Use Archaeology to Build a Tourism Brand

marcoIsrael does it. Virginia does it. Britain does it. Italy does it. They even do it on Marco Island, where old native Calusa artifacts helps to define an image of the city, and the Southwest Florida kingdom that they used to rule.

It’s archeology, and it’s a very under-used weapon in tourism and place-branding.

Most times, tourism officials are wrongly obsessed with building convention centers and hotels. They think they need to meet with advertising folks, and have they little time for odd people in worn clothes who dig up things.

Many people who are seemingly for “economic development” see archeology  as something that slows down large construction projects. That can be true in some cases, but the reality is that prudent developers always check first with a county planning department before they buy a property. It’s called due diligence, and making a few quick calls before you sign a deal is prudent, as you don’t want to be building a new hotel on an old native American burial place.

Newness Never Lasts

A focus on newness has most local tourism promoters thinking about the wrong things, and making friends with the wrong people. A new convention hall at a new hotel can only be “new” for about 6 months or so. By the third or fourth year, it’s old stuff. Yes, a nice convention hall is expected, but it does nothing to make your destination more interesting over the long term.

But sophisticated destinations understand something different. These destinations see a connection between history and culture, and will often promote digs as part of the tourism product. For instance, the PR agency Weill sends out regular press releases on finds in Israel. A new street? Send a release! Some Roman bit? Send another?

Here’s how Israel (photo above of City of David archaeology dig in Jerusalem) does it:

New York – February 18, 2010: Flagstones from a 1,500-year-old street were discovered this month during an excavation in the Old City of Jerusalem.

The ancient street follows the same course as the present-day David Street in the Old City and provides evidence supporting the Madaba Map–a 1,400-year-old mosaic map which depicted the Land of Israel in the Byzantine period and the entrance to Jerusalem from the west that led to a single, central thoroughfare on that side of the city.  The mosaic is believed to be from the largest bustling street during the Christian rule of Jerusalem.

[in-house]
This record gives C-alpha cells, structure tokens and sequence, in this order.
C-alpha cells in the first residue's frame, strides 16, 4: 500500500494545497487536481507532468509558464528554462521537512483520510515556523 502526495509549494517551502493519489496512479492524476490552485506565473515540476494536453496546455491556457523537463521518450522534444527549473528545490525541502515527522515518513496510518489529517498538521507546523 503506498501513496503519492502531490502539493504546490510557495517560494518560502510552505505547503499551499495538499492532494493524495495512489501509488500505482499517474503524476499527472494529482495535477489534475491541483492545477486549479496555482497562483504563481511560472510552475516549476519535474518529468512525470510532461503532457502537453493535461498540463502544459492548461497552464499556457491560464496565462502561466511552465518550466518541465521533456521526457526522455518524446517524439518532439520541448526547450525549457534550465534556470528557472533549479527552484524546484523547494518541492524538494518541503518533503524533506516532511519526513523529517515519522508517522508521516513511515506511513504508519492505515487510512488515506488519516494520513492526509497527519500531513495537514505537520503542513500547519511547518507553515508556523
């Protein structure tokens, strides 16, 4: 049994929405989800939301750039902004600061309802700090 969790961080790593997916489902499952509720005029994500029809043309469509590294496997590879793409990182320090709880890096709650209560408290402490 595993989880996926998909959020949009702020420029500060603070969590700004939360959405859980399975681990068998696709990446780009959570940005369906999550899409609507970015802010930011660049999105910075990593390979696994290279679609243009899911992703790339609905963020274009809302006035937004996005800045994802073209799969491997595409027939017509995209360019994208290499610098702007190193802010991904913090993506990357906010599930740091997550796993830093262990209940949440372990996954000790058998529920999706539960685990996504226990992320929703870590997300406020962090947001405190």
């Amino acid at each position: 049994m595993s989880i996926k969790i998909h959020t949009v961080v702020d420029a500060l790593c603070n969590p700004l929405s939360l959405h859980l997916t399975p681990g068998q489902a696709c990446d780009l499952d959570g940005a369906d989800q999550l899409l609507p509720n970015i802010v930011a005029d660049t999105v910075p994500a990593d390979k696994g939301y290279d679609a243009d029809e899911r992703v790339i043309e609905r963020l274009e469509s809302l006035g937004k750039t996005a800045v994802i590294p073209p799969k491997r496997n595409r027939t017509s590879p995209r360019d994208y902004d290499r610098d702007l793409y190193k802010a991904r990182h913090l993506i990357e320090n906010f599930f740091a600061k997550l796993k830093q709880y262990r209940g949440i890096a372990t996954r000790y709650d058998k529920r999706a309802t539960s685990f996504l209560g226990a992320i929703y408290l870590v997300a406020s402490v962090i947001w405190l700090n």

“We discovered the flagstones, more than a meter long, paved the road at a depth of about 14 feet below street level,” says Dr. Ofer Sion, Excavation Director, Israel Antiquities Authority.

Now, you say. We don’t have artifacts of Biblical proportions in my little corner of the world. This Does Not Apply.

Not true. Even modest digs are interesting to the public. And realistically, most parts of the world have native cultures that are thousands of years old lying beneath.

Archaeology does something long-term for your destination. It builds interest in your place, and gives your region a narrative, sometimes thousands of years old. A few reasons why archaeology is so potent for tourism:

  1. It happens over time. Finds are never quite done. They keep unearthing things. Even small items tend to build interest in other things. The media never tires of finds. Yes, it’s exciting when gold trinkets and such are found, but the constant dribble of any  bit of modest news helps keep your destination in the press, both in local, state and international circles.
  2. It touches all groups. What you find is always across demographics and races. Findings are almost always subversive.
  3. The process itself generates economic activity. While no one would think a dig would be as big an employer as a factory, the dig is almost always a low-cost investment. The dig itself generates room visits, purchases and such. The other thing; digs almost always come before large road projects, etc., so they help promote what happens after the dig.